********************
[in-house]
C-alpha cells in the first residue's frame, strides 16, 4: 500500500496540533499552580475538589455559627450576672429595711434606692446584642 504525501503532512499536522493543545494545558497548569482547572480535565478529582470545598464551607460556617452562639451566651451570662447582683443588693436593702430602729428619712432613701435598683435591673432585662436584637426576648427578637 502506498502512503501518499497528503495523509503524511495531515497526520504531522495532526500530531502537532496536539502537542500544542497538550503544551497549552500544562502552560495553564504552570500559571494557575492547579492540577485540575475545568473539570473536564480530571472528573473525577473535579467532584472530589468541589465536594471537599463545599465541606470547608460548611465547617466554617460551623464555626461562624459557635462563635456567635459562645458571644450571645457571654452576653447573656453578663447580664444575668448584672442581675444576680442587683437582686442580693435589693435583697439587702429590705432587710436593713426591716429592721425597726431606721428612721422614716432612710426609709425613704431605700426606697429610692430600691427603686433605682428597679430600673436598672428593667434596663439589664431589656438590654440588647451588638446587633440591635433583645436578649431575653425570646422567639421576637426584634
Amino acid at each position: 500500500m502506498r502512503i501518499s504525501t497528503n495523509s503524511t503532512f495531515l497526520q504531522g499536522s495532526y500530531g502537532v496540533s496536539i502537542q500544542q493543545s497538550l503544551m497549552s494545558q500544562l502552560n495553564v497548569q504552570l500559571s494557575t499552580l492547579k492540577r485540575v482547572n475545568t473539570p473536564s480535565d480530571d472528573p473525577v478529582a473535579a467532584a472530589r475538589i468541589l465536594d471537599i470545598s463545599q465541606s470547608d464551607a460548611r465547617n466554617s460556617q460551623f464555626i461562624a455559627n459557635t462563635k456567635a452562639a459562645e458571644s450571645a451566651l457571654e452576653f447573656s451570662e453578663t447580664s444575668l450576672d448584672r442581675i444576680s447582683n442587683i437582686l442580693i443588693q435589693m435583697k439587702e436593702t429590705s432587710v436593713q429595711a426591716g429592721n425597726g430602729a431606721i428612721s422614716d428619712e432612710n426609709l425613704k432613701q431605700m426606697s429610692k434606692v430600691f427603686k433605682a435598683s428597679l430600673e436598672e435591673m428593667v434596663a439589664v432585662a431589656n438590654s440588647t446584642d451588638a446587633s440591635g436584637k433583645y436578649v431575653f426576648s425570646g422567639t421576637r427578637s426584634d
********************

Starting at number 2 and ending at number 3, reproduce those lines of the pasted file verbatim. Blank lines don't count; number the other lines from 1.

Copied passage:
C-alpha cells in the first residue's frame, strides 16, 4: 500500500496540533499552580475538589455559627450576672429595711434606692446584642 504525501503532512499536522493543545494545558497548569482547572480535565478529582470545598464551607460556617452562639451566651451570662447582683443588693436593702430602729428619712432613701435598683435591673432585662436584637426576648427578637 502506498502512503501518499497528503495523509503524511495531515497526520504531522495532526500530531502537532496536539502537542500544542497538550503544551497549552500544562502552560495553564504552570500559571494557575492547579492540577485540575475545568473539570473536564480530571472528573473525577473535579467532584472530589468541589465536594471537599463545599465541606470547608460548611465547617466554617460551623464555626461562624459557635462563635456567635459562645458571644450571645457571654452576653447573656453578663447580664444575668448584672442581675444576680442587683437582686442580693435589693435583697439587702429590705432587710436593713426591716429592721425597726431606721428612721422614716432612710426609709425613704431605700426606697429610692430600691427603686433605682428597679430600673436598672428593667434596663439589664431589656438590654440588647451588638446587633440591635433583645436578649431575653425570646422567639421576637426584634
Amino acid at each position: 500500500m502506498r502512503i501518499s504525501t497528503n495523509s503524511t503532512f495531515l497526520q504531522g499536522s495532526y500530531g502537532v496540533s496536539i502537542q500544542q493543545s497538550l503544551m497549552s494545558q500544562l502552560n495553564v497548569q504552570l500559571s494557575t499552580l492547579k492540577r485540575v482547572n475545568t473539570p473536564s480535565d480530571d472528573p473525577v478529582a473535579a467532584a472530589r475538589i468541589l465536594d471537599i470545598s463545599q465541606s470547608d464551607a460548611r465547617n466554617s460556617q460551623f464555626i461562624a455559627n459557635t462563635k456567635a452562639a459562645e458571644s450571645a451566651l457571654e452576653f447573656s451570662e453578663t447580664s444575668l450576672d448584672r442581675i444576680s447582683n442587683i437582686l442580693i443588693q435589693m435583697k439587702e436593702t429590705s432587710v436593713q429595711a426591716g429592721n425597726g430602729a431606721i428612721s422614716d428619712e432612710n426609709l425613704k432613701q431605700m426606697s429610692k434606692v430600691f427603686k433605682a435598683s428597679l430600673e436598672e435591673m428593667v434596663a439589664v432585662a431589656n438590654s440588647t446584642d451588638a446587633s440591635g436584637k433583645y436578649v431575653f426576648s425570646g422567639t421576637r427578637s426584634d